Ben Carson sketches plan for dealing with illegal immigrants

During an appearance of Face the Nation, Dr. Ben Carson took a stab today at outlining how he would deal with the issue of illegal immigration. After criticizing Donald Trump’s concept of deporting every illegal immigrant (and then readmitting “the good ones”), Carson said this:

[L]et’s say we get [the borders] sealed, because certainly in a Carson administration that would be done within the first year. You also turn off the spigot that dispenses the goodies, so that people don’t have any incentive to come here.

Then those who are here, we have to recognize that we can’t just round them up, but we can give them an opportunity to register. I would give them a six-month period.

If they register, and if they have a pristine record, they haven’t been causing problems, I would give them an opportunity to become guest workers — not citizens, not voting people, not people who get goodies. I think that would be a fair way to do it.

In terms of them becoming citizens later on down the road if they’ve done things the right way, we the American people will decide what the criteria for that ought to be.

Most of the commentary I’ve seen about Carson’s statement has focused on the guest worker idea. I’ll get to it in a moment.

My biggest concern, though, is with Carson’s proposal eventually to establish criteria for illegal immigrants becoming “citizens. . .down the road if they’ve done things the right way.” By definition, those who are here illegally have not “done things the right way.” They should be barred from becoming U.S. citizens.

As for a guest worker program, I’d like to hear the advantages of such a system over the status quo which, in a sense, is an informal guest worker program for illegal immigrants who keep their noses clean (and many who don’t). Carson suggests one — “registration” of illegal immigrants. But how many would register?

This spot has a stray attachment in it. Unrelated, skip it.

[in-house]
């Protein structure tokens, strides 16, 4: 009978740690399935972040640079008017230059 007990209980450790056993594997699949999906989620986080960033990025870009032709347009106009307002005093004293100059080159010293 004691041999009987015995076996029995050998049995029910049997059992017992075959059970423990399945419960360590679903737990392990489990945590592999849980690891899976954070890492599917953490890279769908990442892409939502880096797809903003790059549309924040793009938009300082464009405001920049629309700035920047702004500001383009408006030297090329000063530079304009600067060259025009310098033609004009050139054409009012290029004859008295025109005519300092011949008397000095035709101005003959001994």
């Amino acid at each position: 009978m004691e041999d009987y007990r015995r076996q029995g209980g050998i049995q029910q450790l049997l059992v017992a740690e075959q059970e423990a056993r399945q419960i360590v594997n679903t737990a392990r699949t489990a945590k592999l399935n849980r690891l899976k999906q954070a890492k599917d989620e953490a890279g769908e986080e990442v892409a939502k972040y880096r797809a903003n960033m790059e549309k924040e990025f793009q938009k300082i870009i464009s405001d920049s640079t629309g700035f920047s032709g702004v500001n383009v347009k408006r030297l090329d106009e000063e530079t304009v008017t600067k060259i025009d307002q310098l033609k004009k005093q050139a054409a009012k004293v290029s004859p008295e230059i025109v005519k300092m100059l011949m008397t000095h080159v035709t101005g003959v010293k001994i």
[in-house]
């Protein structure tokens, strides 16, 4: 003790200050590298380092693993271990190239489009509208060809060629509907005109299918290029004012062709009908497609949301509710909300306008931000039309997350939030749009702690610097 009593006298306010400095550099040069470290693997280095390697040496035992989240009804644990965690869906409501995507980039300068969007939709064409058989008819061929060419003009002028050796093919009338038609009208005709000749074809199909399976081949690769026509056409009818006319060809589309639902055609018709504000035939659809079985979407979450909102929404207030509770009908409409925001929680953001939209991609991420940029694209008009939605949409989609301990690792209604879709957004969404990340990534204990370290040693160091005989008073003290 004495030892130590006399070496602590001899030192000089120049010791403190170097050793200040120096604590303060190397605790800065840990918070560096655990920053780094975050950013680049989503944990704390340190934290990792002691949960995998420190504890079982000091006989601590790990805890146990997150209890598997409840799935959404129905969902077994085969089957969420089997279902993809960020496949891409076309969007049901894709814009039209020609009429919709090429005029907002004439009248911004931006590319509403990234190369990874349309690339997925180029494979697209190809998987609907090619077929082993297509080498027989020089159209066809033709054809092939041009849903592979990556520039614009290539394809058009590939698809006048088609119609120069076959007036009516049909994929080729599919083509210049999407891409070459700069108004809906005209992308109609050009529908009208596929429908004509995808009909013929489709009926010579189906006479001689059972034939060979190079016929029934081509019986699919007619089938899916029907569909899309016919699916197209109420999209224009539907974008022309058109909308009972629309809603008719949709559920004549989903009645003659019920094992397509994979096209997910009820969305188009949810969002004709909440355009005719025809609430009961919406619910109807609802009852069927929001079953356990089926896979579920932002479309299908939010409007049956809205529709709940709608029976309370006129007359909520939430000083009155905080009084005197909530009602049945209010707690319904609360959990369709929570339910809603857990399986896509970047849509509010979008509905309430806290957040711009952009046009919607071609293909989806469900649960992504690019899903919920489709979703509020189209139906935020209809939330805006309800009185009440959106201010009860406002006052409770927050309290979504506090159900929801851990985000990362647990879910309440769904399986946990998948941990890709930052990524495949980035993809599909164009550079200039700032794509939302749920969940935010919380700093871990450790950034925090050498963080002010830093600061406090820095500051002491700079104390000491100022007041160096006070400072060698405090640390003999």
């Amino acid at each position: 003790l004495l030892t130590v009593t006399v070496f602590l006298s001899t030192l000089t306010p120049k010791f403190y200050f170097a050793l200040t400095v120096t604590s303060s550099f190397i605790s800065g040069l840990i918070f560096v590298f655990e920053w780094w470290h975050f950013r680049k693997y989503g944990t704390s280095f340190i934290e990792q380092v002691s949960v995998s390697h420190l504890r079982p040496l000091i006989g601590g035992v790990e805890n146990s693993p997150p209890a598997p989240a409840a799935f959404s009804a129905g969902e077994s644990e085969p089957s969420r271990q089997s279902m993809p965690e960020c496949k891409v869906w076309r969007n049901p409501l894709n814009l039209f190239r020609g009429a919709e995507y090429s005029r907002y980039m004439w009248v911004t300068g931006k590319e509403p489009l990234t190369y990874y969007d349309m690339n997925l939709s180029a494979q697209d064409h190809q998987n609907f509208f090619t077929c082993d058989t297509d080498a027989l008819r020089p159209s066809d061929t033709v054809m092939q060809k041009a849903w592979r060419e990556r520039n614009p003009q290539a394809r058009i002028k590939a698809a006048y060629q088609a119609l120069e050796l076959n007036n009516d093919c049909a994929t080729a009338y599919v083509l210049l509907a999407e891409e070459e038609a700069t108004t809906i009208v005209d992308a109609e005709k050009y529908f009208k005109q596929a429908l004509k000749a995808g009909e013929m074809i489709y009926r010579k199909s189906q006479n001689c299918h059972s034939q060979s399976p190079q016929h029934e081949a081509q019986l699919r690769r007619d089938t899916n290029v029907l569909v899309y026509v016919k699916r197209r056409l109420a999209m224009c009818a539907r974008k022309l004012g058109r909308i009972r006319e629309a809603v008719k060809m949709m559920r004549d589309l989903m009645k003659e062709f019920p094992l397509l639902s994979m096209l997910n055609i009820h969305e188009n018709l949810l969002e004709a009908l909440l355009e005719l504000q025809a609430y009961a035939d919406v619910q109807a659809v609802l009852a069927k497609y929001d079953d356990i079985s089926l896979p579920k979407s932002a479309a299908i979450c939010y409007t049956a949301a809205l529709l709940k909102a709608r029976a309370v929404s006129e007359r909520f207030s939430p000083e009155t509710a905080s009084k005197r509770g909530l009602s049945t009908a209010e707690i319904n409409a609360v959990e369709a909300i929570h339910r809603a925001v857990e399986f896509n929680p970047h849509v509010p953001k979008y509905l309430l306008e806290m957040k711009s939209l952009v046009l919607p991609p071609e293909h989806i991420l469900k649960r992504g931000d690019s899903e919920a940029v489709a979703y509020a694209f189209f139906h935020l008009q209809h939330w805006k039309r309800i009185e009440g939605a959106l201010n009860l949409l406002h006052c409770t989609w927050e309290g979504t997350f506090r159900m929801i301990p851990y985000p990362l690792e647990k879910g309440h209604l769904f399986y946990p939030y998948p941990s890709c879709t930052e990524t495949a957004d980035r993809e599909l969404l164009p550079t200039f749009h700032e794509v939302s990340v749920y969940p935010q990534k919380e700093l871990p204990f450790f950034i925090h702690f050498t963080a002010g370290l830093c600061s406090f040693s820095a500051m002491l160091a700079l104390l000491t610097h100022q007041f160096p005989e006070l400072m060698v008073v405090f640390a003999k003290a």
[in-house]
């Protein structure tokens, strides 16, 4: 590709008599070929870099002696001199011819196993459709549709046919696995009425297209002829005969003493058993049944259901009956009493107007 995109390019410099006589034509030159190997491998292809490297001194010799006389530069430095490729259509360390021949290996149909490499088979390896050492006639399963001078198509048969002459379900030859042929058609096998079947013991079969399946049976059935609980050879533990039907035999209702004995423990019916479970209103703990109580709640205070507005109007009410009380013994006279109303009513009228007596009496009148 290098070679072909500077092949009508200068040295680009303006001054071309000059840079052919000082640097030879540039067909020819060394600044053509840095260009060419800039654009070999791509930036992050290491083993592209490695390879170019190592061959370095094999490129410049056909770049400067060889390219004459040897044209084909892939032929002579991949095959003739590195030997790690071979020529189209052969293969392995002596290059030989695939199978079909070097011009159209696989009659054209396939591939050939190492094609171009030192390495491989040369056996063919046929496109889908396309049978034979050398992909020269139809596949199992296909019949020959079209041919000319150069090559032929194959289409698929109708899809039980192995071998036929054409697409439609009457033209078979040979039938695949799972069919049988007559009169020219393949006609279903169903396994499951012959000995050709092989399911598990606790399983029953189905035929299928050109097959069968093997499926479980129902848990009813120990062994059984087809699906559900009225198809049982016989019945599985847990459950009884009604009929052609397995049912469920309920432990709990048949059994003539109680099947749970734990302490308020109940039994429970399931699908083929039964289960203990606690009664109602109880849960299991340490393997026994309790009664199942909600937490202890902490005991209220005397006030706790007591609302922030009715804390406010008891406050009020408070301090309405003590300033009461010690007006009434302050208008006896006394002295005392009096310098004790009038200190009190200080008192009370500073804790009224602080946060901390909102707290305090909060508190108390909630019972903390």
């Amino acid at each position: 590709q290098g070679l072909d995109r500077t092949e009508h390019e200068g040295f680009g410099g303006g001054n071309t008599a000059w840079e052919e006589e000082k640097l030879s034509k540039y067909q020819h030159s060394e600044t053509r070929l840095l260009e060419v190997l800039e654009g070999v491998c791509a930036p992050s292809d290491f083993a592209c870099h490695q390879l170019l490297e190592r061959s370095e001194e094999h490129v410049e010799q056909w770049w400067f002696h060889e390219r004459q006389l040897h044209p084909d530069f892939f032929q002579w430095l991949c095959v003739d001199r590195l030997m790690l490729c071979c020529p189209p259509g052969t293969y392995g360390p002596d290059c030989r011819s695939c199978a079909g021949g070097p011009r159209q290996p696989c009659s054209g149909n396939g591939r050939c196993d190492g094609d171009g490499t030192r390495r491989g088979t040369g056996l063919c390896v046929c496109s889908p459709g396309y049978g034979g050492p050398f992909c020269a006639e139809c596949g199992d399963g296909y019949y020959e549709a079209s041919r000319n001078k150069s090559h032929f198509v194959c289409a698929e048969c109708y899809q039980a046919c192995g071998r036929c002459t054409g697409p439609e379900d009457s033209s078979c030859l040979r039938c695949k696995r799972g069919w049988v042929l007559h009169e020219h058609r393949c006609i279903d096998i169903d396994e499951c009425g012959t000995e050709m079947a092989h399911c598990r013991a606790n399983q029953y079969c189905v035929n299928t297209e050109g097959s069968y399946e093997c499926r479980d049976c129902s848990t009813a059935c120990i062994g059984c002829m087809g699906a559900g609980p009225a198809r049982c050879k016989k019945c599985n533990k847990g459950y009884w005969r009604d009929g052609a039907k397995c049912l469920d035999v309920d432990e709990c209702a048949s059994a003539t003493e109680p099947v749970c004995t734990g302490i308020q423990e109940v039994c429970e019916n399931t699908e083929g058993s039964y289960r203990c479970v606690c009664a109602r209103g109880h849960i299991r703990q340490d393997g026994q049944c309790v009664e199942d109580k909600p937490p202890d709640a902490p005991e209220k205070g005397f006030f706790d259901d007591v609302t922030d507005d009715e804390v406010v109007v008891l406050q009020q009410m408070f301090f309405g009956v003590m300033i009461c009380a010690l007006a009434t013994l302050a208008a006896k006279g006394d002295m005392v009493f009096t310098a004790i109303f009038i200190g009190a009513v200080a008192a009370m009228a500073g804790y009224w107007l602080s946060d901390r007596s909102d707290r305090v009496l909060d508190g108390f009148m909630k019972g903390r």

The disadvantages of a guest worker program have been described by Mark Krikorian and Ian Tuttle. It tends to result in permanent settlement and to depress wages.

Carson insists that under his plan, guest workers wouldn’t be permitted to “get goodies.” As Tuttle points out, however, there are a number of “goodies” that are all but impossible to cut off. Many illegal immigrant households receive welfare benefits through American-born children. There is no realistic way to withhold those entitlements.

Somehow, a presumption has arisen that we need to do something for the illegal immigrants living in this country. “Something” might be a guest worker program, full-fledged amnesty, a path to citizenship, or (in Trump’s case) deportation and readmission (in many cases) with legal status.

This presumption is, I think, a symptom of belief in big government and government-imposed solutions. A less (but plenty) ambitious idea is simply to keep illegals out and to deport those who run afoul of the law in any respect.

Finally, what are the politics of the proposal Dr. Carson sketched? Tuttle suggests that because Republican primary voters seem to want a hard line, it’s far from clear that Carson’s plan can be sold at the present time.

Proponents of comprehensive immigration reform have long insisted that the idea of legalizing most illegal immigrants under certain conditions has substantial, and even majority, support among Republicans. Certain poll results notwithstanding, I have never believed this. But neither do I deny that a great many Republicans are sympathetic to “doing something” for illegal immigrants who abide by our laws (except the ones that apply to immigration.

The problem for Carson may be that he likely is not the first or second choice of this portion of the Republican party. He’s competing for votes, I take it, with hardliners like Donald Trump, not with, say, Jeb Bush.

For this reason, Carson’s statement on Face the Nation might prove politically problematic.

In any event, the major candidates are staking out divergent positions on immigration. It should make for an interesting next debate.

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